Juvenile Justice Reform in Los Angeles County

CTS helps school systems devise and implement new strategies that promote restorative, positive approaches to discipline. Many learning institutions promote traditional school-based disciplinary interventions that rely upon the use of “zero-tolerance” — a strict enforcement of the school’s regulations and of its bans against certain behaviors.

This approach can be especially harmful for youth who have experienced trauma. Research demonstrates that such disciplinary actions are often the first step in leading young people down a path from their school institutions to the prison system. Studies also show these severe policies disproportionately penalize students of color for non-violent and even trivial offenses.

Current work:

Juvenile Justice Study

Researchers and policymakers in Los Angeles county give too little attention to education strategies that can change the trajectories of juveniles in corrections. Nearly one third of juveniles return to the corrections system within a year. This high rate of recidivism, or the tendency of a convicted individual to reoffend, has given rise to calls for alarm and reform. Additionally, costs associated with the incarceration of juveniles totals over two hundred thousand dollars per year, per inmate in juvenile detention.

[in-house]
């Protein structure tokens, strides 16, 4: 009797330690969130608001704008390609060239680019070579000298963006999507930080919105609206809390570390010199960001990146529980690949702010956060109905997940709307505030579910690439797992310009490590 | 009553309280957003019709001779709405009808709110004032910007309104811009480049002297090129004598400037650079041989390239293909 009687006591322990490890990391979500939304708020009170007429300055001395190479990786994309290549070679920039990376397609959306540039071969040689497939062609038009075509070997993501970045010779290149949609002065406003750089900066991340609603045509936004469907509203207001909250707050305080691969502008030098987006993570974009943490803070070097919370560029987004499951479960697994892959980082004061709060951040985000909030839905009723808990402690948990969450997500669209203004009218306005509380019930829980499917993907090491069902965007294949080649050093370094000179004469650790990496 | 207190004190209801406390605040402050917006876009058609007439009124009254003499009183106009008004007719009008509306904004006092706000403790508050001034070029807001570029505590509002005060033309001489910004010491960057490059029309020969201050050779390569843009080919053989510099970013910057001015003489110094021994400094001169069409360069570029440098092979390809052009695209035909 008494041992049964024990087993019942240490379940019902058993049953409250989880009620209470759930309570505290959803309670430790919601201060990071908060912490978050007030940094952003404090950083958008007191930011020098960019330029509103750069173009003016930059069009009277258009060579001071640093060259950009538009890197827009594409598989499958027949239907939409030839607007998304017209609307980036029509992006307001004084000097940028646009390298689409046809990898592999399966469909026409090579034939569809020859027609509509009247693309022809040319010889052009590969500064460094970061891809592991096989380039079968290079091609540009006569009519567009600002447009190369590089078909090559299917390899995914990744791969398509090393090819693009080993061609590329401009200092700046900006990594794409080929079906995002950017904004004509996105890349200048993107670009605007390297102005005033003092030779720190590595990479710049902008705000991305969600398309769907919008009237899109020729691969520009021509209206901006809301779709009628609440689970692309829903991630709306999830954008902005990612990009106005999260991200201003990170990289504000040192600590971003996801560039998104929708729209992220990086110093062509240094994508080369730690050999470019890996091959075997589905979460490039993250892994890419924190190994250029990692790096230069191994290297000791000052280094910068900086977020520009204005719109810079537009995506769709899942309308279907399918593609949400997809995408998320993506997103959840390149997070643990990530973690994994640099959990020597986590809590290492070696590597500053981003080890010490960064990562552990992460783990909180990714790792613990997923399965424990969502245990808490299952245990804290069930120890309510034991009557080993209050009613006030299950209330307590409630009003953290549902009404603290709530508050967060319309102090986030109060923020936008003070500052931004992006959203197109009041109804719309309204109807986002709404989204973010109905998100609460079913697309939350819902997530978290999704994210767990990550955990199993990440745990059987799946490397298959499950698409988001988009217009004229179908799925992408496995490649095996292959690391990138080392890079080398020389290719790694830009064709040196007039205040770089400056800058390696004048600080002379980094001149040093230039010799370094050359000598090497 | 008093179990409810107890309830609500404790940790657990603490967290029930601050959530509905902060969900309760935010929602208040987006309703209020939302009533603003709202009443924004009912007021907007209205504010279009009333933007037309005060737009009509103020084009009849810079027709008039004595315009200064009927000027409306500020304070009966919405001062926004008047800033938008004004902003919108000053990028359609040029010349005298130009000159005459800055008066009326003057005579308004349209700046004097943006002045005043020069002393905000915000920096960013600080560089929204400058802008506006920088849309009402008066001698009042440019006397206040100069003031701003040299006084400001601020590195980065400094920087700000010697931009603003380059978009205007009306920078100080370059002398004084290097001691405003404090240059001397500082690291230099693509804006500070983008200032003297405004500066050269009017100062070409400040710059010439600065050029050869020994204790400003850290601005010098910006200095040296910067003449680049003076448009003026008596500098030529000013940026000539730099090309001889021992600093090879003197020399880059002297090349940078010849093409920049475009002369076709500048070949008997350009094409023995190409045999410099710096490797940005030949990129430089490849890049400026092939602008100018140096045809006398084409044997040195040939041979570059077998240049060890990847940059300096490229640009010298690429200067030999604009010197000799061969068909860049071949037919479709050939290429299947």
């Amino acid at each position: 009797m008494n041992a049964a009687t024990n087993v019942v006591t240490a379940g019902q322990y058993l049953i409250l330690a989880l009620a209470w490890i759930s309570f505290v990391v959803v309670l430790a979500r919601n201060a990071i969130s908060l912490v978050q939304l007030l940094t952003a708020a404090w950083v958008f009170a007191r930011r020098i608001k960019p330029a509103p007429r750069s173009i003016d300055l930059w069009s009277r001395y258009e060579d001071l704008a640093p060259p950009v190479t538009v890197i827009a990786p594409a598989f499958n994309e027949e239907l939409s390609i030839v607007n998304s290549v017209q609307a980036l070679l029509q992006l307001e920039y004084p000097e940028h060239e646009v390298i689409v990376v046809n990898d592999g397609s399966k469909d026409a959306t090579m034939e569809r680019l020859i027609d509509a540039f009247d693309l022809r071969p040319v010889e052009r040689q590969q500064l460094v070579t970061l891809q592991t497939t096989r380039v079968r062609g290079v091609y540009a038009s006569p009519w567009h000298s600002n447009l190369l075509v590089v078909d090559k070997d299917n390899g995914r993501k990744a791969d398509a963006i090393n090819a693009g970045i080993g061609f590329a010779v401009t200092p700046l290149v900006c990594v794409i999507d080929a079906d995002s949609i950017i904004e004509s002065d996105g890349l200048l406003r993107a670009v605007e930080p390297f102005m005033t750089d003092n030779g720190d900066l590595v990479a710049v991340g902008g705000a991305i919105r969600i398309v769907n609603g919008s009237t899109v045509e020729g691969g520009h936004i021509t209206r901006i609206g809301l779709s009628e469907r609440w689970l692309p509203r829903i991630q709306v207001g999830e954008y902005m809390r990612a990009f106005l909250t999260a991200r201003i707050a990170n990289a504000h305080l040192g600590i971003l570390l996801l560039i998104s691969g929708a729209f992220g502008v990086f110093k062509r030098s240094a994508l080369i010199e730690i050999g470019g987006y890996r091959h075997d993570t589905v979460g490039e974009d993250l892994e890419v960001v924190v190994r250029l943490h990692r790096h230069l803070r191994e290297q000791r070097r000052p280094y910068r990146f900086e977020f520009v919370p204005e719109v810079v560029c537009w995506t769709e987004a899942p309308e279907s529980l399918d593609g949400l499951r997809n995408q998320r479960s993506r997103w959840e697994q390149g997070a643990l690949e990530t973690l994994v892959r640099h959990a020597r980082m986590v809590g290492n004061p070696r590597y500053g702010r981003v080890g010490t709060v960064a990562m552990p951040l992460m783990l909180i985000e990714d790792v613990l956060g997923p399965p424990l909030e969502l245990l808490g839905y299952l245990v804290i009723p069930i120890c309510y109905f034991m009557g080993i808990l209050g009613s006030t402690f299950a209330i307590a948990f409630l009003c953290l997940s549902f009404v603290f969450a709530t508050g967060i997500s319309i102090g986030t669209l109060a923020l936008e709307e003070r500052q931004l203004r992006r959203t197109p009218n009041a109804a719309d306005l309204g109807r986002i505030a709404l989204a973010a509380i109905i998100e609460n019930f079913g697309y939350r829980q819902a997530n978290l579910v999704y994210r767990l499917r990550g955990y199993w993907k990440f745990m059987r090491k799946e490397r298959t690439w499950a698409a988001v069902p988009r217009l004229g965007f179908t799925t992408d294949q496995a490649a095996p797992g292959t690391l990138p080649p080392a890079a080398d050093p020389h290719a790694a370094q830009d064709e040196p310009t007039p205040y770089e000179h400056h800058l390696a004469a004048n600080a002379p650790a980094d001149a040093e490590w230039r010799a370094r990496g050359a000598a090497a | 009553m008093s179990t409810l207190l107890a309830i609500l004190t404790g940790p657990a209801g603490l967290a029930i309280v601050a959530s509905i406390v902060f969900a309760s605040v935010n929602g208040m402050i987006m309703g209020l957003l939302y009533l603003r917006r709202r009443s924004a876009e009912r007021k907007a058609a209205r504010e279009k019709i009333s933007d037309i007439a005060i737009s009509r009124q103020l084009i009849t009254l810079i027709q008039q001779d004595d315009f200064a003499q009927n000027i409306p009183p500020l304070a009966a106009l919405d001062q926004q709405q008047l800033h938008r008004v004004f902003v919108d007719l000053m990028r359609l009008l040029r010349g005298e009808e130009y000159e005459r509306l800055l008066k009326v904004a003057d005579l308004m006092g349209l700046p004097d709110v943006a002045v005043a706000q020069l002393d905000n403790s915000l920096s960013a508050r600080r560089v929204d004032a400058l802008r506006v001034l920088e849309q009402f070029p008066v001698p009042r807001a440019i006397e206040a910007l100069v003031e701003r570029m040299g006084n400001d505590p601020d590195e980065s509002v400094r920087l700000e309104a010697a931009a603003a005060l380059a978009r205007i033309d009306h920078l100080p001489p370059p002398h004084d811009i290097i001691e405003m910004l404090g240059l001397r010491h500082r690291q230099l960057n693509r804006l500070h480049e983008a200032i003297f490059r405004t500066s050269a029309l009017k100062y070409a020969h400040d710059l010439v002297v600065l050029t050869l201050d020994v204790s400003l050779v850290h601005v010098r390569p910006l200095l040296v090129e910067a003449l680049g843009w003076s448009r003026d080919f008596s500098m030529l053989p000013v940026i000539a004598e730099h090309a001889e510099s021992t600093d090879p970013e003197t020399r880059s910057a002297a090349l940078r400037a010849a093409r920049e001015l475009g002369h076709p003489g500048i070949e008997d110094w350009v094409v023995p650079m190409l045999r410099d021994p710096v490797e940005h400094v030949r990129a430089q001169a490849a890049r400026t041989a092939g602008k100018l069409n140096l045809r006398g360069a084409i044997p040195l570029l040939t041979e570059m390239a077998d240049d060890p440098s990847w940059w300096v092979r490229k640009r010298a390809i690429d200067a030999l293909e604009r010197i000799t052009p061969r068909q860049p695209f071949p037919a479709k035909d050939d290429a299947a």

Working with the Los Angeles County Office of Education’s (LACOE) Juvenile Court Schools System and the Probation Department, CTS is undertaking an exploratory study on learning and education quality in the juvenile justice camps through the eyes of the students themselves. Our study includes youth enrolled in the new Road to Success Academy (RTSA), an award-winning model of instruction and intervention for incarcerated youth.

Our research will inform Los Angeles County agencies that serve youth and will be released as part of a public forum with key Los Angeles area stakeholders, including county offices and agencies, the board of supervisors, the city council and members of the state legislature.